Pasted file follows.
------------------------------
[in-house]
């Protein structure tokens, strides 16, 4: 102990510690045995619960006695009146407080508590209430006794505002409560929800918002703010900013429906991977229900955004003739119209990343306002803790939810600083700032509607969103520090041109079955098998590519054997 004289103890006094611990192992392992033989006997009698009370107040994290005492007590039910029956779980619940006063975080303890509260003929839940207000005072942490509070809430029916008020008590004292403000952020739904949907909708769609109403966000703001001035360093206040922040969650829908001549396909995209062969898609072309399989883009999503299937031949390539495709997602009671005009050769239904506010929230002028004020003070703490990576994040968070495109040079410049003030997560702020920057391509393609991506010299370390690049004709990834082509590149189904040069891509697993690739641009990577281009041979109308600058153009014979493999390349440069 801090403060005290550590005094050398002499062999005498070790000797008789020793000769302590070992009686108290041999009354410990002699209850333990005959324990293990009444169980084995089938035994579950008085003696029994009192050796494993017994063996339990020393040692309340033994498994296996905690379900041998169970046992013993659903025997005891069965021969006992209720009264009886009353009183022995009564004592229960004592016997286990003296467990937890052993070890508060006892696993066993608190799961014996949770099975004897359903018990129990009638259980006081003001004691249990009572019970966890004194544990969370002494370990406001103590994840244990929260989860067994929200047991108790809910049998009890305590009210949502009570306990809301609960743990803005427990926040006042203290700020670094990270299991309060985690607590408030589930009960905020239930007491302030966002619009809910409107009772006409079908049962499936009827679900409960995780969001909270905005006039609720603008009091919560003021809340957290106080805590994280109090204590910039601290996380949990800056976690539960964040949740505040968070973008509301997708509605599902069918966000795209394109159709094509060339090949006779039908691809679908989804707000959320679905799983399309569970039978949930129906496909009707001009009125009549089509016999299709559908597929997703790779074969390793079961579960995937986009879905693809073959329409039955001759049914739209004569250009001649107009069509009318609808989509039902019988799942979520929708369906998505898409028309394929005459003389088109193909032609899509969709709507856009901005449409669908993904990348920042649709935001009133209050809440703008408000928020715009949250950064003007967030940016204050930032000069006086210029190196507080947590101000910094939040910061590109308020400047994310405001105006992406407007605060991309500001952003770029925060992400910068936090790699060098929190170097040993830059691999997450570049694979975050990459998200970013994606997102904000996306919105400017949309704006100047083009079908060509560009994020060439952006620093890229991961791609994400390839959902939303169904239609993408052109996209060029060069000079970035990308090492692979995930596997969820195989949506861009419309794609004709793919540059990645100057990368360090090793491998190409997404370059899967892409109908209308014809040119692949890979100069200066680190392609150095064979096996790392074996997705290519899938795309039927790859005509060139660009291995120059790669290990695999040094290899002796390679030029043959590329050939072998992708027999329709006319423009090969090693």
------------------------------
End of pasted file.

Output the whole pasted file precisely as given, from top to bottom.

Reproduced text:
[in-house]
């Protein structure tokens, strides 16, 4: 102990510690045995619960006695009146407080508590209430006794505002409560929800918002703010900013429906991977229900955004003739119209990343306002803790939810600083700032509607969103520090041109079955098998590519054997 004289103890006094611990192992392992033989006997009698009370107040994290005492007590039910029956779980619940006063975080303890509260003929839940207000005072942490509070809430029916008020008590004292403000952020739904949907909708769609109403966000703001001035360093206040922040969650829908001549396909995209062969898609072309399989883009999503299937031949390539495709997602009671005009050769239904506010929230002028004020003070703490990576994040968070495109040079410049003030997560702020920057391509393609991506010299370390690049004709990834082509590149189904040069891509697993690739641009990577281009041979109308600058153009014979493999390349440069 801090403060005290550590005094050398002499062999005498070790000797008789020793000769302590070992009686108290041999009354410990002699209850333990005959324990293990009444169980084995089938035994579950008085003696029994009192050796494993017994063996339990020393040692309340033994498994296996905690379900041998169970046992013993659903025997005891069965021969006992209720009264009886009353009183022995009564004592229960004592016997286990003296467990937890052993070890508060006892696993066993608190799961014996949770099975004897359903018990129990009638259980006081003001004691249990009572019970966890004194544990969370002494370990406001103590994840244990929260989860067994929200047991108790809910049998009890305590009210949502009570306990809301609960743990803005427990926040006042203290700020670094990270299991309060985690607590408030589930009960905020239930007491302030966002619009809910409107009772006409079908049962499936009827679900409960995780969001909270905005006039609720603008009091919560003021809340957290106080805590994280109090204590910039601290996380949990800056976690539960964040949740505040968070973008509301997708509605599902069918966000795209394109159709094509060339090949006779039908691809679908989804707000959320679905799983399309569970039978949930129906496909009707001009009125009549089509016999299709559908597929997703790779074969390793079961579960995937986009879905693809073959329409039955001759049914739209004569250009001649107009069509009318609808989509039902019988799942979520929708369906998505898409028309394929005459003389088109193909032609899509969709709507856009901005449409669908993904990348920042649709935001009133209050809440703008408000928020715009949250950064003007967030940016204050930032000069006086210029190196507080947590101000910094939040910061590109308020400047994310405001105006992406407007605060991309500001952003770029925060992400910068936090790699060098929190170097040993830059691999997450570049694979975050990459998200970013994606997102904000996306919105400017949309704006100047083009079908060509560009994020060439952006620093890229991961791609994400390839959902939303169904239609993408052109996209060029060069000079970035990308090492692979995930596997969820195989949506861009419309794609004709793919540059990645100057990368360090090793491998190409997404370059899967892409109908209308014809040119692949890979100069200066680190392609150095064979096996790392074996997705290519899938795309039927790859005509060139660009291995120059790669290990695999040094290899002796390679030029043959590329050939072998992708027999329709006319423009090969090693």